•   September 14, 2011 - Ohio Supreme Court Protects Property Rights The court held that the State of Ohio extends to the natural shoreline, which is "the line at which the water usually stands when free from disturbing causes." The court reiterated its role as a protector of private property rights against state incursions and reminded the state that private property rights are expressly protected in the Ohio Constitution. October 1, 2010 - The Ohio AG’s Land-Grab on the Lake The 1851 Center filed an amicus brief in the Supreme Court of Ohio to stop Ohio Attorney General Richard Cordray’s redefinition of property rights along Lake Erie. The AG and several left-wing environmental interest groups now claim that because the State of

  • 1851 Center Wins Injunction Against Andover Township Officials Who Blocked Constitution Day Rally (COLUMBUS) Wednesday a federal court granted the 1851 Center for Constitutional Law a temporary injunction against Andover Township in Ashtabula County. The ruling is a victory for Andover Township residents who were previously blocked by township officials from celebrating Constitutional Day (Sept. 17) with a rally at a public park.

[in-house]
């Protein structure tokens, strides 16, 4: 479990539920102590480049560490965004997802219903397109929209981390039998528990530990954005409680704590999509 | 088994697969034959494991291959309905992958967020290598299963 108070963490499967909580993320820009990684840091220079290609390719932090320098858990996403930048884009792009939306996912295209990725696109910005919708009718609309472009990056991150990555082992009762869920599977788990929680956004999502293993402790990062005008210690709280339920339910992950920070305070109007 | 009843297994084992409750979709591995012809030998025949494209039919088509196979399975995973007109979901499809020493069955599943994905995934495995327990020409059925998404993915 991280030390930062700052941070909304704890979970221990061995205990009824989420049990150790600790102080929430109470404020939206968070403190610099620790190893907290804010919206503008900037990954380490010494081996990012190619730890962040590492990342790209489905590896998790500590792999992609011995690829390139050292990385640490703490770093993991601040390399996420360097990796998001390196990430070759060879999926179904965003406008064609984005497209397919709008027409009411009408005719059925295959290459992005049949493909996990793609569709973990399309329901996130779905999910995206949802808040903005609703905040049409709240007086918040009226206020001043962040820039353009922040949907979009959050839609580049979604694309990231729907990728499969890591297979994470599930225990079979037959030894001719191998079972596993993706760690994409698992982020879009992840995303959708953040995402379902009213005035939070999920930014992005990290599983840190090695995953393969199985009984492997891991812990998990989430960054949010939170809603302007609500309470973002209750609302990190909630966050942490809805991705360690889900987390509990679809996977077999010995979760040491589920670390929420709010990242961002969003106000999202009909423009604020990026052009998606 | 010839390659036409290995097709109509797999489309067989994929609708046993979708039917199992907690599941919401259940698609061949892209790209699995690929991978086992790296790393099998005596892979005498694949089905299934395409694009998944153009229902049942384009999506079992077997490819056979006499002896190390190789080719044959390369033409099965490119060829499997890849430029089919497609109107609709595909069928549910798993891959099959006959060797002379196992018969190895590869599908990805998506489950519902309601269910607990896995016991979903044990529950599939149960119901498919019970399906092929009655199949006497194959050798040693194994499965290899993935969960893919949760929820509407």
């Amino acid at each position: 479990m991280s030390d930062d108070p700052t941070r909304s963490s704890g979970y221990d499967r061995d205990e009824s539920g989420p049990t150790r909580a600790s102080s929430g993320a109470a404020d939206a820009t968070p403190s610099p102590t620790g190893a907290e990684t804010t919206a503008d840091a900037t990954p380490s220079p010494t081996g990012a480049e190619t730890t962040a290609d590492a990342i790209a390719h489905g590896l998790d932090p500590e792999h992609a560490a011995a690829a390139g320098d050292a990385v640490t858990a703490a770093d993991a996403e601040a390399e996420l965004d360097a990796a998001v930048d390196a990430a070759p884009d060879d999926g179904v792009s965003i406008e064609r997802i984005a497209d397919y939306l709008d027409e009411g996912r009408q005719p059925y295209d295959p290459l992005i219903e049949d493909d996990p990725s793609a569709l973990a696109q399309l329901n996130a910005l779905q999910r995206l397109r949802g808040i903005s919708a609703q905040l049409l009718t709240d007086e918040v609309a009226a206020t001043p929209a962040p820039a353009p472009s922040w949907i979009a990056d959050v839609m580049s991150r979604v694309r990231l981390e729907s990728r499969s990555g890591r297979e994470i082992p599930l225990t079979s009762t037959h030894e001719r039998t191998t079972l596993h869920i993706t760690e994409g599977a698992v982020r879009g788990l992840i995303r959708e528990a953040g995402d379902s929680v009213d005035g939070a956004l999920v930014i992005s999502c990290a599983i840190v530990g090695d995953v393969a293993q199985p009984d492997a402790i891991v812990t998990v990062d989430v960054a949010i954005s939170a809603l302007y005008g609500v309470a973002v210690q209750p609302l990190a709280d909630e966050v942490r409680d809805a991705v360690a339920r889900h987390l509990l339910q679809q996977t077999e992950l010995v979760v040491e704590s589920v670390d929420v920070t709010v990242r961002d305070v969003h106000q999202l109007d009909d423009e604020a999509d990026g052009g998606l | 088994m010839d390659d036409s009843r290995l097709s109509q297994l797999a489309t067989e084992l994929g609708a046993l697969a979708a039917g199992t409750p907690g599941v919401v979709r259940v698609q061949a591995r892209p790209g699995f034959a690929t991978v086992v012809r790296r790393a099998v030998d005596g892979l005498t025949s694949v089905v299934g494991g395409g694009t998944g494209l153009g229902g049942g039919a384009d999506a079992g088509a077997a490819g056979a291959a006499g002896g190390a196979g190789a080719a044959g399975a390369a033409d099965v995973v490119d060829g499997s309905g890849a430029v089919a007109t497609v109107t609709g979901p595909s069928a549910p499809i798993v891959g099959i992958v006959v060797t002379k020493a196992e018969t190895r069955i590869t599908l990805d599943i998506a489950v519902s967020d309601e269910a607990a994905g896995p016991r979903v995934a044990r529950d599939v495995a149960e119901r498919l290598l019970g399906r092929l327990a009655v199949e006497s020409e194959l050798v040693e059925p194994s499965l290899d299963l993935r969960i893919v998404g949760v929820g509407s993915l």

•   The First Amendment clearly protects the right to gather on the public square, speak out in support of limited constitutional government, and critique the current state of affairs. The government's action in this case, ironically, demonstrates the need for greater public understanding of Constitutional rights. One way to do that is through commemoration of Constitution Day. September 10, 2010 - 1851 Center Files Federal Court Action to Defend First Amendment Rights The 1851 Center for Constitutional Law today filed a complaint and temporary restraining order against Andover Township (Ashtabula County) in U.S. District Court in Cleveland. The complaint charges that township trustees' actions blocking a Constitution Day (Sept. 17) rally on Andover Public Square, by local residents, violated the

  • Back in March, Ohio Attorney General Richard Cordray announced that Ohio would not be joining other state lawsuits against the Patient Protection and Affordable Care Act (the federal healthcare law) because the suits did not “have any legal merit whatsoever.” He based his decision, in part, on his expansive reading of the Commerce Clause.  

  • According to a March 2010 press release issued by Ohio Attorney General Richard Cordray, our state will not be joining other state lawsuits against the Patient Protection and Affordable Care Act (the official name of the federal health care law) because the suits do not have “any legal merit whatsoever.”